From Simon During, "What Was the West?: Some Relations Between Modernity, Colonisation and Writing," in Sport (4:1990): 83-5.
Frederic Maning's Old New Zealand was first published anonymously as 'by a Pakeha Maori' in 1863. No doubt this popular book, in print locally for over a century, should have been hailed as the national epic of which New Zealanders have sometimes felt the lack. No other work has been so often cited and appropriated by later historians and anthropologists. More than any other work, it materially articulates the nation-state's existence as text, it remains the central witness of the border period. . . .
If ever this talk about the good old times be printed and published, and everyone buy it, and read it, and quote it, and believe every word in it, as they ought, seeing that every word is true, then it will be a puka puka whai mana, a book of mana; and I shall have opinion of the good sense and good taste of the New Zealand public.
When the law of England is the law of New Zealand, and the Queen's writ will run, then both the Queen and the law will have great mana; but I don't think either will ever happen, and so neither will have any mana of consequence.
If the reader has not some faint notion of mana by this time I can't help it; I can't do any better for him. I must confess I have not pleased myself. Any European language can be translated easily enough into any other; but to translate Maori into English is much harder to do than is supposed by those who do it every day with ease, but who do not know their own language or any other but Maori perfectly. (208-09)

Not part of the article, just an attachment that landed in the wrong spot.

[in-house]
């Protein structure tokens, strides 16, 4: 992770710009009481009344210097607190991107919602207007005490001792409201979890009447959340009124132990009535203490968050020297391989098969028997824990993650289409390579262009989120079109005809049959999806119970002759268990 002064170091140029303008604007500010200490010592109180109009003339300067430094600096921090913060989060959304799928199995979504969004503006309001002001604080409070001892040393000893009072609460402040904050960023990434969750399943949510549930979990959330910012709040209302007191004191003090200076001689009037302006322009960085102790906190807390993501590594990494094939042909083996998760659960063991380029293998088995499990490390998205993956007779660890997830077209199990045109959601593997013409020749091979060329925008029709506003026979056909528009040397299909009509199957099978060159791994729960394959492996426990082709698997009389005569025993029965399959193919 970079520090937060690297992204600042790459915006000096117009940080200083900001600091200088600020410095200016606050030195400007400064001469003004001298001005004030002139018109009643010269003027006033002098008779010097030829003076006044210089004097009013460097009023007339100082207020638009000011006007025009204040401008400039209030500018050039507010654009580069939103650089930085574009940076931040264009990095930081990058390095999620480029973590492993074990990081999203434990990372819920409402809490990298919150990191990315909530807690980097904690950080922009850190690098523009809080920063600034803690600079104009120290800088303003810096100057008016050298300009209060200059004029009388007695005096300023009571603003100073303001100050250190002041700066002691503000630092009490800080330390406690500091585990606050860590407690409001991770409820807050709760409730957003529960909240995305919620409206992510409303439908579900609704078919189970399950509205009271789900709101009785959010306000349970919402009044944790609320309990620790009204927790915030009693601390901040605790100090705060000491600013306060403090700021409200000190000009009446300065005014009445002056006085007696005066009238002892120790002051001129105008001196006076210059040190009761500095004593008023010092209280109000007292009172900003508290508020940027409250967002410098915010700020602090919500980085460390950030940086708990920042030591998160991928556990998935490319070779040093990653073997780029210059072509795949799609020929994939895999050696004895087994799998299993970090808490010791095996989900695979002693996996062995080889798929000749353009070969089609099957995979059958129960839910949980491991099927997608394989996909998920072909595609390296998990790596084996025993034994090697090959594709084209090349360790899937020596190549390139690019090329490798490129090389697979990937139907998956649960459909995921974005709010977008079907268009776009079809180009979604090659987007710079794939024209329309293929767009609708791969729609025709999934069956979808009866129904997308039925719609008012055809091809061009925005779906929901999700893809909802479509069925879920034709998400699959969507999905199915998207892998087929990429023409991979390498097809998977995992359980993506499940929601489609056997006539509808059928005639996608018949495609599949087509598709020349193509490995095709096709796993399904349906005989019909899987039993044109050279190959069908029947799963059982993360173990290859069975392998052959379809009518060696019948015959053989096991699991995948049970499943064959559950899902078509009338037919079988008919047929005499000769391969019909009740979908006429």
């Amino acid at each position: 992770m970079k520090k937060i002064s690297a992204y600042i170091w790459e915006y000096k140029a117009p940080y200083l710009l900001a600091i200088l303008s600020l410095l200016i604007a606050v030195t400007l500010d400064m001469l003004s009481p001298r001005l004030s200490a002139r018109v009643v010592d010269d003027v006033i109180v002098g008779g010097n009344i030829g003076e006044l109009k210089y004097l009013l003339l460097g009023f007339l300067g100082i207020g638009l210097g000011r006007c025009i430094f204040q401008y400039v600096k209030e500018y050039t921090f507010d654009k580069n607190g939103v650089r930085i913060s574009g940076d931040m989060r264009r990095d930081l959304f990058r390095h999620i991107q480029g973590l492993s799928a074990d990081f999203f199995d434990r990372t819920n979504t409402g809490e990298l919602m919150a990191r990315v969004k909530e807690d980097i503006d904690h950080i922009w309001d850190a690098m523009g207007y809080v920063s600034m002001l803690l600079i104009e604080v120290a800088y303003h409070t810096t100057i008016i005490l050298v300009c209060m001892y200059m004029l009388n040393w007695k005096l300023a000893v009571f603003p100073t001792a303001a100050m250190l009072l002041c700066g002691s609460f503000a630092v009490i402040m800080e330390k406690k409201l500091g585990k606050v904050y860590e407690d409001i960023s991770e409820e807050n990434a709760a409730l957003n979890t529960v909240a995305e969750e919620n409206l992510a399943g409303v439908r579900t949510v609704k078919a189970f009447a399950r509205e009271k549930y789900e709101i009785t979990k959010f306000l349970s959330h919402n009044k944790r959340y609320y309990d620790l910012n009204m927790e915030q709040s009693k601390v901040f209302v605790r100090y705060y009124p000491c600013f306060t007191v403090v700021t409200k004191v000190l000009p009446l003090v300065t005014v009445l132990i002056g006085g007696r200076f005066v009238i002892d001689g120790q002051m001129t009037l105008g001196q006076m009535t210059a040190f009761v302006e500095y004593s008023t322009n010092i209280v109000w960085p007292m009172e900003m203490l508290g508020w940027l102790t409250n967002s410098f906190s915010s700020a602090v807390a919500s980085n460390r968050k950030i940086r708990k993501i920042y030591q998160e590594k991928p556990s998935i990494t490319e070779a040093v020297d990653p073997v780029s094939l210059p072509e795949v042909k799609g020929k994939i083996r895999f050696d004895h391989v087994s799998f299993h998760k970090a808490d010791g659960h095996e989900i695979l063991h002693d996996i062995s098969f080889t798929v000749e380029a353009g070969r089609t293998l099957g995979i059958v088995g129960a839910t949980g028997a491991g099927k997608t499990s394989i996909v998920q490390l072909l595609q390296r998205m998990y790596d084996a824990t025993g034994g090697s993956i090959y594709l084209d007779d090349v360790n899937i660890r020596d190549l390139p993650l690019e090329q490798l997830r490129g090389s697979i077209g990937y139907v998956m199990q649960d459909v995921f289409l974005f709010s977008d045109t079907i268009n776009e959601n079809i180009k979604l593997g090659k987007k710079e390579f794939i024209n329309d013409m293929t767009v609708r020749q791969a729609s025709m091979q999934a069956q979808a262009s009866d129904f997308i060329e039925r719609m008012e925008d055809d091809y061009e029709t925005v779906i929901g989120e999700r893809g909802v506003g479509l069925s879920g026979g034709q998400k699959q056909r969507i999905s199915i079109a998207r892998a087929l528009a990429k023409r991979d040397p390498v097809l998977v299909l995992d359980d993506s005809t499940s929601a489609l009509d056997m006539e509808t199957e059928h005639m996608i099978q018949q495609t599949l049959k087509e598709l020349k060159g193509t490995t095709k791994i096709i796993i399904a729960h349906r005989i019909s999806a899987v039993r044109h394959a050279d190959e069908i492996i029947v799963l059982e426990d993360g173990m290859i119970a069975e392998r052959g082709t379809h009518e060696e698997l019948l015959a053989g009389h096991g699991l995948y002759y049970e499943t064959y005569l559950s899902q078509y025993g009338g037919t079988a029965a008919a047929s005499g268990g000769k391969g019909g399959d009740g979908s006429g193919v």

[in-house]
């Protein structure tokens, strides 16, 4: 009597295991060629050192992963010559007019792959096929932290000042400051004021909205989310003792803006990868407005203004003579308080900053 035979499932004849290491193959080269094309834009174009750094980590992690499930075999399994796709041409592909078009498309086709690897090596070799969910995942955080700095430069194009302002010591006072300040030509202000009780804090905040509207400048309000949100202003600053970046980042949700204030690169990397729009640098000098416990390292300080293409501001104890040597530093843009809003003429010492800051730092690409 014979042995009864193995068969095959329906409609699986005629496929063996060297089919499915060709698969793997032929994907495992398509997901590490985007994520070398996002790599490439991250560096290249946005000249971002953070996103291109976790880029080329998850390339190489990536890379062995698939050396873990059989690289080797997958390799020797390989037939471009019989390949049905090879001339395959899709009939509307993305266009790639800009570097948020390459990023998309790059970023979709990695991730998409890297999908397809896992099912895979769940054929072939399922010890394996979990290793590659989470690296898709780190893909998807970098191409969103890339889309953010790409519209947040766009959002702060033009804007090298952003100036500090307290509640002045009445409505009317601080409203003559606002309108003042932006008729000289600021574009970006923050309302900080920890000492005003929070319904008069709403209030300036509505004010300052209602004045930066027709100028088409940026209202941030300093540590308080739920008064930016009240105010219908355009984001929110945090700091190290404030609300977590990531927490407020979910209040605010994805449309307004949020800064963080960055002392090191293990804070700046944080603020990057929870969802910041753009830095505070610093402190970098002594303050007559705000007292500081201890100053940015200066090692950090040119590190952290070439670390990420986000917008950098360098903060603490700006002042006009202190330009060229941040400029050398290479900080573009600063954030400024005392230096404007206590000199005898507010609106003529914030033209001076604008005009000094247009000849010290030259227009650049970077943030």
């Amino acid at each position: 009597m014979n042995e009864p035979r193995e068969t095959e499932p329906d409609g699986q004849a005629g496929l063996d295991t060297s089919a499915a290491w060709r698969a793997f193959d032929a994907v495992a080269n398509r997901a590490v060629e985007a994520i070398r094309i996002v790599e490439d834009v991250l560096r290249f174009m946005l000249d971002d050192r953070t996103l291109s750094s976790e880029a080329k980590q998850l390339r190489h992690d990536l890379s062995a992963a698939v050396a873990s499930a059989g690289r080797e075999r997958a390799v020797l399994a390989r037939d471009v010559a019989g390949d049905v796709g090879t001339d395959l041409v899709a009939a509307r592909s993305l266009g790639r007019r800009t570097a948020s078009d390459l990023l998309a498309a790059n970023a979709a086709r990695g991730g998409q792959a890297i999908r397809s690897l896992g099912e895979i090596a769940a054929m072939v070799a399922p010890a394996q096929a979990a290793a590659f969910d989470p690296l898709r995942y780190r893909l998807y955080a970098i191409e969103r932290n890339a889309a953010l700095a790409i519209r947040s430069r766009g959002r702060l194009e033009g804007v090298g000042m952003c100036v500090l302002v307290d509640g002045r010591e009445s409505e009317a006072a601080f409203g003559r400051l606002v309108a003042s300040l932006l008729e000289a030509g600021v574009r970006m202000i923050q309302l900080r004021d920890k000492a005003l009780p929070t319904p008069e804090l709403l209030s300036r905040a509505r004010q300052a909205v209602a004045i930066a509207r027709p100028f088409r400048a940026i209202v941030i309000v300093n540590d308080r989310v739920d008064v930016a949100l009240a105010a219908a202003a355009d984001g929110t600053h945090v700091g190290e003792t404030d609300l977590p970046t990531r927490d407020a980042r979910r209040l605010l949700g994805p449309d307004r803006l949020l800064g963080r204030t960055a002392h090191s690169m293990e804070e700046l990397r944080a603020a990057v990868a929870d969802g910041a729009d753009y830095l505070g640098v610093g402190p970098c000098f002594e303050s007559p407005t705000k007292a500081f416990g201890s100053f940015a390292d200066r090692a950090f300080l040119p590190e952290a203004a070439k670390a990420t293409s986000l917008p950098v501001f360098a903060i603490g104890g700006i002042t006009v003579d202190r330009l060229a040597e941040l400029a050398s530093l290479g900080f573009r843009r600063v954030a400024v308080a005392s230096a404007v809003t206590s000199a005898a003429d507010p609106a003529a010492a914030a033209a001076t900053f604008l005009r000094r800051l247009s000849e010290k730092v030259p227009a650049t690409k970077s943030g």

Tapu cannot be fixed because it is in the hands of powers that may or may not simulate and do not simply disappear, but mana, though it is bound to whatever has force, is merely an impossible word to translate into European languages across the colonial divide. The word cannot be translated but it can be repeated. Then it performs a trick: the Maori signifier acquires an aura, if not quite a signified. We might even say: in modernity mana lives on -- if nowhere else -- whenever the untranslatable flirts with meaning as it does as long as it is circulated. If this book that constantly 'uses' the word without controlling it, is published, read, incorporated in other books, then mana will survive despite its being a sign of what is absent, an unravelled and displaced signifier."
Last Modified: 15 March, 2002